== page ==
After retiring from teaching high school, I relocated from hectic Los Angeles to serene Cambria, California. My life filled with gratitude in a world of chaos is daily inspiration. Involvement in the Cambria Writers Workshop provides me the opportunity to explore my past and present place in the grand scheme of things. The rights and struggles of the GLBT community often take center stage in my writing.
I live with my husband, Michael, two cats, Rufus and Angie, as well as our two dogs, Sterling and Anoush.
My Carnie/Finding Truth
The frantic music of the tilt-a-whirl and smell of deep-fried fritters hung heavy over the carnival’s midway. My friends’ voices echoed through the laughter and screams of the crowd. “Neal,” they shouted.
Conflicted, I paused, longed to join them, retain my innocence, but a festering carnal desire steered me toward my destiny.
Led by instinct, I searched for the carnie behind the midway. I breathed deeply eager to experience the forbidden. The menthol of eucalyptus trees cleared my senses. A full moon illuminated my path and purpose. I spotted a young man leaning against a truck; one thumb tucked in his pocket. A cigarette dangled from his other hand; the small red embers winked at me. Defined by the blackness of the cab his stance spoke a silent language, new, yet somehow familiar.
Afternoons, I had studied him in the heart of the carnival. He manned the ring-toss booth. His game, nobody won. During our distant encounters, his eyes followed me, fervent with appeal. This safe, flirtatious game I knew and played well. One day, I stopped to try my luck, toss a few rings, collect my winnings. Even though I lost, he presented me with a prize, a stuffed serpent. Our brief contact, electric as he placed the reptile and a note in my palm. Meet me in the back parking lot, 9:00 p.m., black semi.
Drenched in moonlight and perspiration I approached him and smiled. Strong hands grasped my shoulders, massaged tense muscles. He gently directed me to the cab door. Neither of us spoke as we climbed into a small space behind the seat. I found a mattress, stained pillows, and blankets on it. A transistor radio hung from a hook, from its face Three Dog Night crackled, Is that whiskey in your water? Sugar in your tea? The smell of cigarettes and Old Spice lingered. A dim light glowed and cast looming shadows, onlookers of the encounter. He quickly removed his clothes and tossed them to the front cab, as I shyly exposed my thirteen-year-old nakedness. Both fully erect the cab filled with the scent of craving. I clutched a pillow to cover my longing. He inched closer to me. “Is this your first time?”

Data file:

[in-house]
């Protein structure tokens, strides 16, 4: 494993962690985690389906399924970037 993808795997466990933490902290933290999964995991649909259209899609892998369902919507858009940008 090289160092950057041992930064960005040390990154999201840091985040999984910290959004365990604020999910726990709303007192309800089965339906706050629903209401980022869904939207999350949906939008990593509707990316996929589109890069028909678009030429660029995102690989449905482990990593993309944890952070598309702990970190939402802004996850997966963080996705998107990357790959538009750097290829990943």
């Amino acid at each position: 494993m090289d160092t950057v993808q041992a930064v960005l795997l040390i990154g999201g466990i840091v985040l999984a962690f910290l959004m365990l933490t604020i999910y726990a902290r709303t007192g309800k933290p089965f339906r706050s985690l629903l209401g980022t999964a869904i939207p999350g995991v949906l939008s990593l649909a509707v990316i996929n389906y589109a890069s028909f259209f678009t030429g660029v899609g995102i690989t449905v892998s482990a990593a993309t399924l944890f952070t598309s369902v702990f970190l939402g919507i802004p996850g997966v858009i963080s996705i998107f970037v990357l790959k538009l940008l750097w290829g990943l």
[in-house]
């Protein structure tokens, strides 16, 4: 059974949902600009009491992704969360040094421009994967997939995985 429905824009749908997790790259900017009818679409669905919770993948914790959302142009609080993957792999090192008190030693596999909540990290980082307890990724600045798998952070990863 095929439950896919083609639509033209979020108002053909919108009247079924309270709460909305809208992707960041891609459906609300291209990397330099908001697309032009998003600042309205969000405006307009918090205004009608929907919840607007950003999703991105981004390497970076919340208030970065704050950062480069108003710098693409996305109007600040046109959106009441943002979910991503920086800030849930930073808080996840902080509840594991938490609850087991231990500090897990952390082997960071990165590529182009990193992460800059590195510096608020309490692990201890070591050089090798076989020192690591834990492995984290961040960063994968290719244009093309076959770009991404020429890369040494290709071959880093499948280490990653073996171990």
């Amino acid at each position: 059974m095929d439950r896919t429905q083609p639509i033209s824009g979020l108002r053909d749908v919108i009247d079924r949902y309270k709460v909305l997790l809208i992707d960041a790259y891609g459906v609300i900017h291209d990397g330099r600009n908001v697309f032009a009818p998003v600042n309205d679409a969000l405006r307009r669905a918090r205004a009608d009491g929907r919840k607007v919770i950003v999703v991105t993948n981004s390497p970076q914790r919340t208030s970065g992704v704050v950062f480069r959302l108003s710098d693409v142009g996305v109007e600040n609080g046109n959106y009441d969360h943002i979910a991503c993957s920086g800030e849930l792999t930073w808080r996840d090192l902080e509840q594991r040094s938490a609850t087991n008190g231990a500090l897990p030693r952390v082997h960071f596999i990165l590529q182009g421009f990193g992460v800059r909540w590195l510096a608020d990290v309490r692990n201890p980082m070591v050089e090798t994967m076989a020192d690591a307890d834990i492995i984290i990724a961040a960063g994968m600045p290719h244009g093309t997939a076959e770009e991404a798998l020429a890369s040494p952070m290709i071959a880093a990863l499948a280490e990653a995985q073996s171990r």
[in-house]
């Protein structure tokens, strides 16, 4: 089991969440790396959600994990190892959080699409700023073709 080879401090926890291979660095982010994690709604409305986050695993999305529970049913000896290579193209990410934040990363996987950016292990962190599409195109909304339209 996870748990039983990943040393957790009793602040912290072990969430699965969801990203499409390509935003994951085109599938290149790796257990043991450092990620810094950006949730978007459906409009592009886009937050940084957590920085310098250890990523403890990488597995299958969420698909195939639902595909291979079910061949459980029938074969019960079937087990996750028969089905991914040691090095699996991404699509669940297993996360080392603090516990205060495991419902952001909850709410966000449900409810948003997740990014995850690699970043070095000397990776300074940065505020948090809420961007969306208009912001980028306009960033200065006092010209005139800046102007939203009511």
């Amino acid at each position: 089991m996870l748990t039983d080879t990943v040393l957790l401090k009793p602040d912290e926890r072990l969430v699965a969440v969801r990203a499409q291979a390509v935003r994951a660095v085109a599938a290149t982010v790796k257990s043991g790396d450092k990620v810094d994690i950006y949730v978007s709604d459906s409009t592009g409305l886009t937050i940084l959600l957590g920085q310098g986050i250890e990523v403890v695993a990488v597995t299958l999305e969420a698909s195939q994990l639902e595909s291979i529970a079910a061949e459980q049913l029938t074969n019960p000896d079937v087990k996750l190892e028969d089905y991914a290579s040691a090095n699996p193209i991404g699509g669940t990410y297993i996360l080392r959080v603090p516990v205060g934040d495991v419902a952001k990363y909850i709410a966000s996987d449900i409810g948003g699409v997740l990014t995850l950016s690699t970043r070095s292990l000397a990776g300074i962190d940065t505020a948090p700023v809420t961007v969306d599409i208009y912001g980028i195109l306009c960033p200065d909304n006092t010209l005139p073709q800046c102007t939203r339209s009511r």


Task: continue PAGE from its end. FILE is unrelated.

I couldn’t meet his eyes, lowered my head revealing my inexperience. He pushed the pillow aside and caressed me. My body convulsed and I involuntarily erupted.
Embarrassed, I turned my back to him, dressed and squeezed past his still aroused body. “Do you want to touch me?” he asked.
I hurled myself from the truck’s belly and fled. Mixed among the calliope sounds of the carnival, voices still shouted, “Neal!”
I found my friends wandering the midway and welcomed the smell of greasy food, hoping it would mask the lingering odor of semen, Old Spice, and cigarettes. Their straight, sexual banter distilled into white noise while the sounds of the carnival infected my being. The world of risk, danger, fear, and excitement became mine. My enlightenment created an invisible barrier between “them” and me. My truth acknowledged; my laughter concealed my secret sadness.
My Carnie, my first, my truth.